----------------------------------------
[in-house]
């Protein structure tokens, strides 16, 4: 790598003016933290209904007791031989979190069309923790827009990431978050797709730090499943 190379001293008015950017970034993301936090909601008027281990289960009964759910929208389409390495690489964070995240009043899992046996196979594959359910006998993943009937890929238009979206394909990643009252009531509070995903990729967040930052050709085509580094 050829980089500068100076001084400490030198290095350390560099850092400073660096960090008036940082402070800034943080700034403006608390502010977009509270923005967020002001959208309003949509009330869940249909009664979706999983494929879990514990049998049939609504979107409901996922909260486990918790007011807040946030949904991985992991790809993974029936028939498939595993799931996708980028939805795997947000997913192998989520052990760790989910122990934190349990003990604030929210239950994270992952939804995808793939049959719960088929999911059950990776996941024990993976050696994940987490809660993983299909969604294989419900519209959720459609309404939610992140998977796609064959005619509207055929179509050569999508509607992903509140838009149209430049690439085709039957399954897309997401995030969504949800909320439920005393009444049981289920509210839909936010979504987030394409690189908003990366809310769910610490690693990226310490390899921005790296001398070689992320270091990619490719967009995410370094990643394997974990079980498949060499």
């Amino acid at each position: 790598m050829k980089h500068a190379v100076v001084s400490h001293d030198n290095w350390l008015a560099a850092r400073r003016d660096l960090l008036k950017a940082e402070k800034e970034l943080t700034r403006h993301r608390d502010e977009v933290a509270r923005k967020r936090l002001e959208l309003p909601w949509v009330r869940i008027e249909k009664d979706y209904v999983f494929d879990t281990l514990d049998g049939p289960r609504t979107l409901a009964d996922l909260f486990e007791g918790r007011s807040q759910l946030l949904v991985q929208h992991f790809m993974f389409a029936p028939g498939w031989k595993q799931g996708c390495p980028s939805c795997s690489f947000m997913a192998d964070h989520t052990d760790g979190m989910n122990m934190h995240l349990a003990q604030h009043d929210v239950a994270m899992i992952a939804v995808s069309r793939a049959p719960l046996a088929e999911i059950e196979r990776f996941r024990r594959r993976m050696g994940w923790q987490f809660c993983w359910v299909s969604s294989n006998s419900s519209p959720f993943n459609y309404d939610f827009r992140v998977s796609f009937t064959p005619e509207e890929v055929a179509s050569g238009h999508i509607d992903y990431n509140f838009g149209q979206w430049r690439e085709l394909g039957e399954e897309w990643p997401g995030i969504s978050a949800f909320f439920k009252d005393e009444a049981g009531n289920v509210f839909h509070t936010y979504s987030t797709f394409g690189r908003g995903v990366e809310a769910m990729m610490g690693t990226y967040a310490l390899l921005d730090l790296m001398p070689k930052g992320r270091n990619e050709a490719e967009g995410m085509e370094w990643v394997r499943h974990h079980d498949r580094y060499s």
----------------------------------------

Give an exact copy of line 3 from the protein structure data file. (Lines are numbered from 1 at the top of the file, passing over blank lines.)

């Amino acid at each position: 790598m050829k980089h500068a190379v100076v001084s400490h001293d030198n290095w350390l008015a560099a850092r400073r003016d660096l960090l008036k950017a940082e402070k800034e970034l943080t700034r403006h993301r608390d502010e977009v933290a509270r923005k967020r936090l002001e959208l309003p909601w949509v009330r869940i008027e249909k009664d979706y209904v999983f494929d879990t281990l514990d049998g049939p289960r609504t979107l409901a009964d996922l909260f486990e007791g918790r007011s807040q759910l946030l949904v991985q929208h992991f790809m993974f389409a029936p028939g498939w031989k595993q799931g996708c390495p980028s939805c795997s690489f947000m997913a192998d964070h989520t052990d760790g979190m989910n122990m934190h995240l349990a003990q604030h009043d929210v239950a994270m899992i992952a939804v995808s069309r793939a049959p719960l046996a088929e999911i059950e196979r990776f996941r024990r594959r993976m050696g994940w923790q987490f809660c993983w359910v299909s969604s294989n006998s419900s519209p959720f993943n459609y309404d939610f827009r992140v998977s796609f009937t064959p005619e509207e890929v055929a179509s050569g238009h999508i509607d992903y990431n509140f838009g149209q979206w430049r690439e085709l394909g039957e399954e897309w990643p997401g995030i969504s978050a949800f909320f439920k009252d005393e009444a049981g009531n289920v509210f839909h509070t936010y979504s987030t797709f394409g690189r908003g995903v990366e809310a769910m990729m610490g690693t990226y967040a310490l390899l921005d730090l790296m001398p070689k930052g992320r270091n990619e050709a490719e967009g995410m085509e370094w990643v394997r499943h974990h079980d498949r580094y060499s």